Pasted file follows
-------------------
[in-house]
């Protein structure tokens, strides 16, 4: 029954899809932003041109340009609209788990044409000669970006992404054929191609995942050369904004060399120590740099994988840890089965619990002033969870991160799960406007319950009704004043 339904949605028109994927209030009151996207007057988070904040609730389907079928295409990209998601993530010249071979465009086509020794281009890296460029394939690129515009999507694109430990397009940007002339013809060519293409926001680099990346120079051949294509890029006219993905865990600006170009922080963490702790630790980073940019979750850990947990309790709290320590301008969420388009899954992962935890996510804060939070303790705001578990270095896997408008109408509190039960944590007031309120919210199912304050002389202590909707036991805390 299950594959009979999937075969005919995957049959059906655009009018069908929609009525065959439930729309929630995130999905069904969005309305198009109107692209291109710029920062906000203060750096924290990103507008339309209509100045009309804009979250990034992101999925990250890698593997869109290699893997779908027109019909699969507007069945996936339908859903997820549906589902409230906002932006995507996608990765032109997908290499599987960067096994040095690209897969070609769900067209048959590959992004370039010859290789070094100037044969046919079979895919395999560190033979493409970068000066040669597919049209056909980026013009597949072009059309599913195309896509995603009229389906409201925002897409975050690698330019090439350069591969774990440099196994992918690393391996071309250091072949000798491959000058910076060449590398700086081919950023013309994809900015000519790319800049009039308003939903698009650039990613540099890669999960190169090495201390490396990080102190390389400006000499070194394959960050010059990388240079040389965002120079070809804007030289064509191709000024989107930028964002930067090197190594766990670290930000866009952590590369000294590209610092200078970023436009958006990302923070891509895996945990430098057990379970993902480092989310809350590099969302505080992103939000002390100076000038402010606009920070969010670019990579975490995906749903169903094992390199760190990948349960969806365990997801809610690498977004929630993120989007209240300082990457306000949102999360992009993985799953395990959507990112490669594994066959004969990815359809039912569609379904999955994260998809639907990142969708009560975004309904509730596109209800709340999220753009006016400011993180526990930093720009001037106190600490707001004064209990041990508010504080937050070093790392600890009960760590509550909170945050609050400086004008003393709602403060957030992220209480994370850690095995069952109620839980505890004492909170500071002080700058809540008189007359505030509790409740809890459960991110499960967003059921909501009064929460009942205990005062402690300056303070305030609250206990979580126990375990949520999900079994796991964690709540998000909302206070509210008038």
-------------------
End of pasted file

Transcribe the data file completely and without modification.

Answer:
[in-house]
């Protein structure tokens, strides 16, 4: 029954899809932003041109340009609209788990044409000669970006992404054929191609995942050369904004060399120590740099994988840890089965619990002033969870991160799960406007319950009704004043 339904949605028109994927209030009151996207007057988070904040609730389907079928295409990209998601993530010249071979465009086509020794281009890296460029394939690129515009999507694109430990397009940007002339013809060519293409926001680099990346120079051949294509890029006219993905865990600006170009922080963490702790630790980073940019979750850990947990309790709290320590301008969420388009899954992962935890996510804060939070303790705001578990270095896997408008109408509190039960944590007031309120919210199912304050002389202590909707036991805390 299950594959009979999937075969005919995957049959059906655009009018069908929609009525065959439930729309929630995130999905069904969005309305198009109107692209291109710029920062906000203060750096924290990103507008339309209509100045009309804009979250990034992101999925990250890698593997869109290699893997779908027109019909699969507007069945996936339908859903997820549906589902409230906002932006995507996608990765032109997908290499599987960067096994040095690209897969070609769900067209048959590959992004370039010859290789070094100037044969046919079979895919395999560190033979493409970068000066040669597919049209056909980026013009597949072009059309599913195309896509995603009229389906409201925002897409975050690698330019090439350069591969774990440099196994992918690393391996071309250091072949000798491959000058910076060449590398700086081919950023013309994809900015000519790319800049009039308003939903698009650039990613540099890669999960190169090495201390490396990080102190390389400006000499070194394959960050010059990388240079040389965002120079070809804007030289064509191709000024989107930028964002930067090197190594766990670290930000866009952590590369000294590209610092200078970023436009958006990302923070891509895996945990430098057990379970993902480092989310809350590099969302505080992103939000002390100076000038402010606009920070969010670019990579975490995906749903169903094992390199760190990948349960969806365990997801809610690498977004929630993120989007209240300082990457306000949102999360992009993985799953395990959507990112490669594994066959004969990815359809039912569609379904999955994260998809639907990142969708009560975004309904509730596109209800709340999220753009006016400011993180526990930093720009001037106190600490707001004064209990041990508010504080937050070093790392600890009960760590509550909170945050609050400086004008003393709602403060957030992220209480994370850690095995069952109620839980505890004492909170500071002080700058809540008189007359505030509790409740809890459960991110499960967003059921909501009064929460009942205990005062402690300056303070305030609250206990979580126990375990949520999900079994796991964690709540998000909302206070509210008038």